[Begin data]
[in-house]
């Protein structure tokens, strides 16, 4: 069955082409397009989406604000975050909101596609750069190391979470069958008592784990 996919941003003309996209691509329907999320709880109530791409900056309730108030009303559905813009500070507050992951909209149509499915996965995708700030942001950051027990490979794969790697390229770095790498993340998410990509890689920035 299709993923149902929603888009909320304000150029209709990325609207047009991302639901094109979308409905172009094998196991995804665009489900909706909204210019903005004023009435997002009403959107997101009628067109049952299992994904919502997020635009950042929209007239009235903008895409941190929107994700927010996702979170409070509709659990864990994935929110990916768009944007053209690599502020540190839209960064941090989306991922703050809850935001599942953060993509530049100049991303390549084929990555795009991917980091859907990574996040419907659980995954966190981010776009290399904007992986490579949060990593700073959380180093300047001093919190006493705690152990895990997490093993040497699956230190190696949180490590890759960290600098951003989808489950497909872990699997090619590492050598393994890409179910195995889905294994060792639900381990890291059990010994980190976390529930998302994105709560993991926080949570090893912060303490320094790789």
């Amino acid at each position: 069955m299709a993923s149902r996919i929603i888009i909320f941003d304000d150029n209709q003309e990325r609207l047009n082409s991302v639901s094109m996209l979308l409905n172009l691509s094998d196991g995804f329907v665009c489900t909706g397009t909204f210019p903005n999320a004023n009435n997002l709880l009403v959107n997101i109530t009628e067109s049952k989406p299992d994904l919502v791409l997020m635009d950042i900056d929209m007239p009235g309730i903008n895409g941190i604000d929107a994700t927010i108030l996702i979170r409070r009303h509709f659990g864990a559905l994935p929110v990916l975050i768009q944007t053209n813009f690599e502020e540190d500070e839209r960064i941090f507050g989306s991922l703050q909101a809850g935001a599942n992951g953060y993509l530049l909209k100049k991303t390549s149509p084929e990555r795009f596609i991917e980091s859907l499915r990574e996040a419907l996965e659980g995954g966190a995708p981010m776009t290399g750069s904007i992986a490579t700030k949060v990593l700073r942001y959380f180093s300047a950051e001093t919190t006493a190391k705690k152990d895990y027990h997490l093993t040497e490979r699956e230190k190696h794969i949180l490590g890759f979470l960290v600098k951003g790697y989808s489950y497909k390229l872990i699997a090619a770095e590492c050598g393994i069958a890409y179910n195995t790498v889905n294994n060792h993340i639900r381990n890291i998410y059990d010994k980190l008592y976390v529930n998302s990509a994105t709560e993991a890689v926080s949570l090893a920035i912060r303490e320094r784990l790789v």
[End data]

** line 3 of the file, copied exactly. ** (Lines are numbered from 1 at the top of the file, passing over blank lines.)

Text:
């Amino acid at each position: 069955m299709a993923s149902r996919i929603i888009i909320f941003d304000d150029n209709q003309e990325r609207l047009n082409s991302v639901s094109m996209l979308l409905n172009l691509s094998d196991g995804f329907v665009c489900t909706g397009t909204f210019p903005n999320a004023n009435n997002l709880l009403v959107n997101i109530t009628e067109s049952k989406p299992d994904l919502v791409l997020m635009d950042i900056d929209m007239p009235g309730i903008n895409g941190i604000d929107a994700t927010i108030l996702i979170r409070r009303h509709f659990g864990a559905l994935p929110v990916l975050i768009q944007t053209n813009f690599e502020e540190d500070e839209r960064i941090f507050g989306s991922l703050q909101a809850g935001a599942n992951g953060y993509l530049l909209k100049k991303t390549s149509p084929e990555r795009f596609i991917e980091s859907l499915r990574e996040a419907l996965e659980g995954g966190a995708p981010m776009t290399g750069s904007i992986a490579t700030k949060v990593l700073r942001y959380f180093s300047a950051e001093t919190t006493a190391k705690k152990d895990y027990h997490l093993t040497e490979r699956e230190k190696h794969i949180l490590g890759f979470l960290v600098k951003g790697y989808s489950y497909k390229l872990i699997a090619a770095e590492c050598g393994i069958a890409y179910n195995t790498v889905n294994n060792h993340i639900r381990n890291i998410y059990d010994k980190l008592y976390v529930n998302s990509a994105t709560e993991a890689v926080s949570l090893a920035i912060r303490e320094r784990l790789v």